In re the Estate of Sidney L. Runyon, Protected Person. Department of Veterans Affairs, Interested Non-Party Respondent, and Elizabeth Knight and Gladys Runyon, Petitioners-Appellants,
BOKF, N.A., d/b/a Colorado State Bank and Trust, Appellee
Arapahoe County District Court No. 13PR717. Honorable James F. Macrum, Judge.
Elizabeth Knight and Gladys Runyon, Pro se.
Mona S. Goodwin, Denver, Colorado, for Appellee BOKF, N.A.
Opinion by JUDGE NAVARRO. Webb and Kapelke[*] JJ., concur.
[¶1] Gladys Runyon and Elizabeth Knight appeal the trial court's orders appointing a guardian, conservator, and Uniform Veterans' Guardianship Act guardian for their relative, Sidney L. Runyon. We remand with directions.
[¶2] Gladys Runyon (Mother) was the authorized payee for Sidney Runyon's Department of Veterans Affairs (VA) benefits until August 2011, when Elizabeth Knight (Sister) became the payee. In February 2012, the VA designated the Colorado State Bank and Trust (Bank) as payee.
[¶3] The Bank petitioned for appointment as Runyon's guardian under the Uniform Veterans' Guardianship Act (UVGA), § § 28-5-201 to -223, C.R.S. 2014, in Denver Probate
Court. The Bank also filed a petition nominating Jeanette Goodwin as Runyon's guardian under the probate code. The Denver Probate Court concluded that the Bank's petitions were not filed in the proper venue. But it appointed Goodwin as emergency guardian. That appointment expired in August 2012.
[¶4] Ten months after the expiration of the emergency guardianship, Mother and Sister sought appointment as co-guardians and conservators in Arapahoe County. The trial court appointed a visitor to interview Runyon, Mother, and Sister. Runyon advised the visitor that he did not want Mother and Sister appointed as his conservators and guardians. Based on the visitor's report, the court appointed counsel for Runyon.
[¶5] The Bank then entered an appearance, sought appointment as conservator and UVGA guardian, and nominated Goodwin as guardian.
[¶6] At the appointment hearing in December 2013, it was uncontested that Runyon was an incapacitated person who needed both a guardian and a conservator. Runyon's attorney explained that he had met with Runyon and had learned Runyon's preferences as to who should be appointed guardian and conservator. The attorney told the trial court that Runyon preferred the Bank and Goodwin, rather than Mother and Sister. Although present, Runyon did not address the court. Still, relying on Runyon's preferences, the court appointed the Bank as conservator/UVGA guardian and Goodwin as guardian under the probate code.
II. Appointment of Goodwin and the Bank
[¶7] Mother and Sister contend that the trial court erred in appointing Goodwin and the Bank, rather than them, to manage Runyon's affairs. Specifically, Mother and Sister assert that (1) their purported status as designated payees for Runyon's VA and Social Security Administration (SSA) benefits entitled them to be appointed as co-conservators and co-guardians and (2) the court should not have given effect to Runyon's preferences. We disagree with the first point but remand for further proceedings on the second point.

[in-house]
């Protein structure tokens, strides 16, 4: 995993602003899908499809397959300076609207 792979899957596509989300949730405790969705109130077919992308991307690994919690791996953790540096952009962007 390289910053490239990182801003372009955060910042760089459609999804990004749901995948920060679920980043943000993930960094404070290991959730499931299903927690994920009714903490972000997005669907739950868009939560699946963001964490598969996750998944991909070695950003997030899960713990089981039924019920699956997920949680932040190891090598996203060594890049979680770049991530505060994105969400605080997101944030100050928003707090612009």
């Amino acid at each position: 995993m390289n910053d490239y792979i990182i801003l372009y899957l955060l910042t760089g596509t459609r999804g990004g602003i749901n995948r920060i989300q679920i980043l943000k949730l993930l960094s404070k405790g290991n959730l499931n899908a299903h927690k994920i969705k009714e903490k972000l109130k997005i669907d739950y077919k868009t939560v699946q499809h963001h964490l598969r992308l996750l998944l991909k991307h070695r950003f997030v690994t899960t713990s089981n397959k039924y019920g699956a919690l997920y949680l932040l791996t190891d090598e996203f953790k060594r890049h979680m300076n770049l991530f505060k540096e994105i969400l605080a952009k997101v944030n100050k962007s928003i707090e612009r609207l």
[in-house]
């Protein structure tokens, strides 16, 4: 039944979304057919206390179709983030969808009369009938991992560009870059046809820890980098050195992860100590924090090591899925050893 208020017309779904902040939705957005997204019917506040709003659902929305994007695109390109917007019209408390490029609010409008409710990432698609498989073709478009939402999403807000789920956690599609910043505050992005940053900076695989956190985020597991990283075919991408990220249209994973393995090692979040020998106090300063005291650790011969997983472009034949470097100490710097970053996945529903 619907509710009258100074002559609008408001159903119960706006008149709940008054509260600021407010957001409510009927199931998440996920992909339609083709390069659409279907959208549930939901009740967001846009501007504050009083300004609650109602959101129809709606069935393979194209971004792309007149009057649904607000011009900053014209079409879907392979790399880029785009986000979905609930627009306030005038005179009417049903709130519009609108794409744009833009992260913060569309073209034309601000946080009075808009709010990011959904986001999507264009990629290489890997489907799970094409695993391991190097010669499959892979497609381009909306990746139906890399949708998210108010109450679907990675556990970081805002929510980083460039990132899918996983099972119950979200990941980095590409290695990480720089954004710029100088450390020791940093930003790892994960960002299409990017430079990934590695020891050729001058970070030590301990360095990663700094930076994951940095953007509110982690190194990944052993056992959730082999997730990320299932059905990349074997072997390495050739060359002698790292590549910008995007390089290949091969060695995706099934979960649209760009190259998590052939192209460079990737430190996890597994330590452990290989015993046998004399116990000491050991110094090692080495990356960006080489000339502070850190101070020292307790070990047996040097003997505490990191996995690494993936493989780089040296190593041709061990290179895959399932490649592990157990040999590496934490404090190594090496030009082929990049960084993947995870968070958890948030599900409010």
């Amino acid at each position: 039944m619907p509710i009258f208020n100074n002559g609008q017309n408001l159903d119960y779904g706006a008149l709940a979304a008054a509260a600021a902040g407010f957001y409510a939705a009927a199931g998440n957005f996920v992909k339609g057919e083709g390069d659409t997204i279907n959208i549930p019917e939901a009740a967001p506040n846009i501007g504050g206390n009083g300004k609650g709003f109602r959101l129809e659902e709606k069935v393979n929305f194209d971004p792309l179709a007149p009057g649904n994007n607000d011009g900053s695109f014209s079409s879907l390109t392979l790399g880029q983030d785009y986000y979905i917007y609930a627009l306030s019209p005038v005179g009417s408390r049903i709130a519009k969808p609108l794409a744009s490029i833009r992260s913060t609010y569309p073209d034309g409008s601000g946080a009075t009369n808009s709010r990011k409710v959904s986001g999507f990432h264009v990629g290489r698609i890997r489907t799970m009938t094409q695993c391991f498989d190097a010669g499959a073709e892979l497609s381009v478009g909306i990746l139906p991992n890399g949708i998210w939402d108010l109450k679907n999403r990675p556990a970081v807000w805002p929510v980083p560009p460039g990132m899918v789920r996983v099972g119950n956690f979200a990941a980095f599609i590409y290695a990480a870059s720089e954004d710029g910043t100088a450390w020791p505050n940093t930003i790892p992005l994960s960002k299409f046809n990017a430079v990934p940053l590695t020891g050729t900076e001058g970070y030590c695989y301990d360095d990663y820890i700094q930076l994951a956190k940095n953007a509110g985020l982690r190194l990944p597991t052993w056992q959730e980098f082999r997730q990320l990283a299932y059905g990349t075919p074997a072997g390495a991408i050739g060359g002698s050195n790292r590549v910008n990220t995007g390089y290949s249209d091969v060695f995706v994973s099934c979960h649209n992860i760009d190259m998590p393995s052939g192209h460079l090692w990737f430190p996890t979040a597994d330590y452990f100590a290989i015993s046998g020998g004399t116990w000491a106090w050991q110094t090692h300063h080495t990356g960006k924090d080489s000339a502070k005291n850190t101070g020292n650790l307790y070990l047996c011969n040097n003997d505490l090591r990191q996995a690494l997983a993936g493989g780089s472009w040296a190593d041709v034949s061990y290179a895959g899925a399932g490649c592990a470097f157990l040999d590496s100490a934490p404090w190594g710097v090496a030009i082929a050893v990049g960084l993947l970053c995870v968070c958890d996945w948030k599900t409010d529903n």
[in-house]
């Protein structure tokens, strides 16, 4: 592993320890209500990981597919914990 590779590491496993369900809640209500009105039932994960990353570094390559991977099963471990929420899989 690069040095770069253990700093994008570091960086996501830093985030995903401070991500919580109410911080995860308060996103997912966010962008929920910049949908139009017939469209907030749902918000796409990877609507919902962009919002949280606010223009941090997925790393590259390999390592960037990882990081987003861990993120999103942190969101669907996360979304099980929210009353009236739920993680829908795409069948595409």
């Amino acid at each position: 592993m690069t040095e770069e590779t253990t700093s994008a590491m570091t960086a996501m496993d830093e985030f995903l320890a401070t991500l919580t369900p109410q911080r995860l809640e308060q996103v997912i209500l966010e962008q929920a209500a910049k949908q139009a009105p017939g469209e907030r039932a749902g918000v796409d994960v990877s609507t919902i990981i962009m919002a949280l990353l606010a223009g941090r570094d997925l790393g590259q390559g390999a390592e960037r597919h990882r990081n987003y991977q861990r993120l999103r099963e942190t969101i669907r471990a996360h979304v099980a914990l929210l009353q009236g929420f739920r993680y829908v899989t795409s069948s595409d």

A. Standard of Review
[¶8] " The grounds for appeal from an order appointing a guardian [or conservator] are limited." A. Kimberley Dayton et al., Advising the Elderly Client § 34:40 (2014). Trial courts are in a " better position to judge the character, and appropriateness of those who would be guardian or conservator" because they preside over the appointment hearing. Id. Thus, " 'much must be left to the sound discretion of the trial judge.'" In re Mitchell, 914 S.W.2d 844, 848 (Mo.Ct.App. 1996) (quoting In re Gollaher, 724 S.W.2d 597, 600 (Mo.Ct.App. 1986)); see also id. at 848-49 (" [T]he decision of whom to appoint lies within the sound discretion of the trial court." ); In re Guardianship of Kowalski, 478 N.W.2d 790, 792 (Minn. Ct. App. 1991) (" The appointment of a guardian is a matter peculiarly within the discretion of the probate court." ).
[¶9] As a result, an appellate court reviews the trial court's appointment of a guardian or conservator for an abuse of discretion. See Koshenina v. Buvens, 130 So.3d 276, 280 (Fla. Dist. Ct. App. 2014); In re Moses, 615 S.E.2d 573, 575, 273 Ga.App. 501 (Ga. Ct. App. 2005); In re Estate of Johnson, 303 Ill.App.3d 696, 708 N.E.2d 466, 472, 236 Ill.Dec. 880 (Ill.App.Ct. 1999); Kowalski, 478 N.W.2d at 792; In re Conservatorship of Lundgaard, 453 N.W.2d 58, 63 (Minn. Ct. App. 1990); Keyser v. Keyser, 81 S.W.3d 164, 168 (Mo.Ct.App. 2002); In re Estate of Haertsch, 437 Pa.Super. 187, 649 A.2d 719, 720-21 (Pa. S.Ct. 1994); In re Conservatorship of Gaaskjolen, 2014 SD 10, 844 N.W.2d 99, 101 (S.D. 2014); In re Guardianship of Blare, 1999 SD 3, 589 N.W.2d 211, 213 (S.D. 1999); In re Tyler, 408 S.W.3d 491, 495 (Tex.App. 2013). A trial court abuses its discretion if its decision is manifestly arbitrary, unreasonable, or unfair. Freedom Colo. Info., Inc. v. El Paso Cnty. Sheriff's Dep't, 196 P.3d 892, 899 (Colo. 2008); see also Mitchell, 914 S.W.2d at 848 (In reviewing a decision on whom to appoint as guardian or conservator, " 'appellate courts should defer to [the trial judge's] discretion unless the ruling is against the circumstances, underlying policies, [statutory] preferences of appointment,. .. or against the weight of the evidence to support the judgment.'" (quoting
Gollaher, 724 S.W.2d at 600)). An abuse of discretion also occurs if a court misapplies the law. Freedom ...